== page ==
Pepy II (Part II): Authority Projected Abroad
In the twenty-fifth year of his reign, Pepy II is just thirty-one years old. Having spent most of his life at the head of a mighty kingdom, he is firmly ensconced in power. But can he rule effectively on his own, without the guidance he received as a child?
To project his authority outside the kingdom, Pepy commissions royal agents to represent him in foreign lands. Four men are drawn from two families.
The Pepynakht Family: Pepynakht Hery-ib and his son, Sabni I. Hery-ib visits Palestine; his son visits Wawat (Nubia).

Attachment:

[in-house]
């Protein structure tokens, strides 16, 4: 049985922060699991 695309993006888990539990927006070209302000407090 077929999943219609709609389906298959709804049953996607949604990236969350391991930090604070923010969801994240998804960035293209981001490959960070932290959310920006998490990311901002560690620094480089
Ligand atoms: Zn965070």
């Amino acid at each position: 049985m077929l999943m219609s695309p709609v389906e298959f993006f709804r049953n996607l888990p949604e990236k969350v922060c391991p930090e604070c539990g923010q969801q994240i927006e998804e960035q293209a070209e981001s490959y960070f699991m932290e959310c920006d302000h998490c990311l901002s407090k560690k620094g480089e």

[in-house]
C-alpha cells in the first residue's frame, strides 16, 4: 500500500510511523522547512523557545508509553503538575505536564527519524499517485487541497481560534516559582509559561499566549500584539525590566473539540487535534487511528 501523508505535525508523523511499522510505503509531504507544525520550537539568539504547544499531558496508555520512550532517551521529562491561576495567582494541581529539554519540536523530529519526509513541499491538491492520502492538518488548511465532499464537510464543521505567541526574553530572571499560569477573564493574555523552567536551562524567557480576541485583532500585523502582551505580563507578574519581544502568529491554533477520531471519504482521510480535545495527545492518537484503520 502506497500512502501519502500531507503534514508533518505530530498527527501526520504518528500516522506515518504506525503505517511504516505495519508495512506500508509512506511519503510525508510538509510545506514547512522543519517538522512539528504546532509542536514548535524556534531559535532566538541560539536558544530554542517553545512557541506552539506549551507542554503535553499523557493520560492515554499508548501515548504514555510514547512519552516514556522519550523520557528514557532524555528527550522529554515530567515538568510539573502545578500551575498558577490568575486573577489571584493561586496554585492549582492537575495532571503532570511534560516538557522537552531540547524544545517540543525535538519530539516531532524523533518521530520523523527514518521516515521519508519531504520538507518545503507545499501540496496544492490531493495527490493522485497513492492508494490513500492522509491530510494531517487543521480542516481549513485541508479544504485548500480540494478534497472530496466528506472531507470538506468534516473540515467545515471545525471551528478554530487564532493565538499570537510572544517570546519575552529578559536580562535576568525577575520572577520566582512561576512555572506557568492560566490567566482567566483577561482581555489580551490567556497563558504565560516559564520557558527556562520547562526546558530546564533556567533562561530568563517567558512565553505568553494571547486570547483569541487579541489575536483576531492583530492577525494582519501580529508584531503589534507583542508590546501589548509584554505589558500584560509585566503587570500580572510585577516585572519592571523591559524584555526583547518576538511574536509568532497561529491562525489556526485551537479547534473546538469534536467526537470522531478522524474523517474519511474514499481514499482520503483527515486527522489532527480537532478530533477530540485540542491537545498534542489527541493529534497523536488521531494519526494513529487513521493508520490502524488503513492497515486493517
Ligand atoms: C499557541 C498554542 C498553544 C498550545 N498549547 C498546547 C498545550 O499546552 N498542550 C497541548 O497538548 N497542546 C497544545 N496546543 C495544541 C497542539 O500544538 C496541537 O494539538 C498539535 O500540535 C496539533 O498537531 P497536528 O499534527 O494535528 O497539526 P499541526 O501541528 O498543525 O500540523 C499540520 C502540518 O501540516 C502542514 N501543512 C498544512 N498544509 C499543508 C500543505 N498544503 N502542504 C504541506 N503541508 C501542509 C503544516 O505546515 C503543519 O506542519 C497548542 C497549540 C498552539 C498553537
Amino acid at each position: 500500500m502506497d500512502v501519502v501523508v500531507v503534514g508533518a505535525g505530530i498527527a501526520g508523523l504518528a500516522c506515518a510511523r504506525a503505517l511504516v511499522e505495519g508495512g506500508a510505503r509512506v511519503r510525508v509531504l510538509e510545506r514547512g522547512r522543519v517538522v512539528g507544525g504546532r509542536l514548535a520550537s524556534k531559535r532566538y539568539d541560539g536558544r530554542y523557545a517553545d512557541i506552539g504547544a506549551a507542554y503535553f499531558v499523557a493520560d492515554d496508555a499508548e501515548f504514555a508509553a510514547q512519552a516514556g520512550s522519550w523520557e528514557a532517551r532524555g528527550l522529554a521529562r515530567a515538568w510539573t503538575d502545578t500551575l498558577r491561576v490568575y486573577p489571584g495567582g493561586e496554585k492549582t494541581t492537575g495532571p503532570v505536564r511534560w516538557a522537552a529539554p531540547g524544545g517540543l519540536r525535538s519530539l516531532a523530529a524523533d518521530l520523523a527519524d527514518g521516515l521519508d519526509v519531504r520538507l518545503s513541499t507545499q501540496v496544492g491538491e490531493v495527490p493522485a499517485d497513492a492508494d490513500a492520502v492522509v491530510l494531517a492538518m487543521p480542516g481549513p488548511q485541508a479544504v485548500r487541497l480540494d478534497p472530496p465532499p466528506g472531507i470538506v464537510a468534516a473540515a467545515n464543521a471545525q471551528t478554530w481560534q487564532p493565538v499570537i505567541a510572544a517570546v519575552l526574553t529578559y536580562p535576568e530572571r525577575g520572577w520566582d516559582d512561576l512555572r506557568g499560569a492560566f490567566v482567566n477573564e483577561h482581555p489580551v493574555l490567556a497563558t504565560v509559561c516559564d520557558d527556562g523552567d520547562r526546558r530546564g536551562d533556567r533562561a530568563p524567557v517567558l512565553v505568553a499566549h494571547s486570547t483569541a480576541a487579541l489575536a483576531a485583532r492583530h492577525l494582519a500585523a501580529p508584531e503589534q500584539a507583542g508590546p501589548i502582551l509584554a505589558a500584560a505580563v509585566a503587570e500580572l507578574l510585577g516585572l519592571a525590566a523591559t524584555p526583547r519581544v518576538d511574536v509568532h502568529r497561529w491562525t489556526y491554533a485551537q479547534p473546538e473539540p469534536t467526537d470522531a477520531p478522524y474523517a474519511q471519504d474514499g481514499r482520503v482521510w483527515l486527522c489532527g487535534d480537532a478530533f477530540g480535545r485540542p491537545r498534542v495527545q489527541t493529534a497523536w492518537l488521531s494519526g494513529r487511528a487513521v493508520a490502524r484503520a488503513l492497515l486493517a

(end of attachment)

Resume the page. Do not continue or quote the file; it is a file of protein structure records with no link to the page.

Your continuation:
The Mekhu Family: Sabni II and Mekhu. These men visit Nubia on expeditions to return Egyptian bodies to the homeland.
The tomb of Pepynakht Hery-ib, built at Elephantine/Aswan (Source: Academie Strasbourg).
Scenes from the pyramid temple of Pepy II – Nefer-ka-Re Pepy Men-Ankh “Nefer-ka-Re Pepy is Established, (he) is Living” – at Saqqara (Source: egyptphoto.ncf.ca).
Deborah Vischak, Community and Identity in Ancient Egypt: The Old Kingdom Cemetery at Qubbet el-Hawa, 2014 (Google Books): 225-238.
Ancient Egypt Online – Pepy II
William Kelly Simpson (editor), The Literature of Ancient Egypt, 2003.
Nicolas Grimal, A History of Egypt, 1994.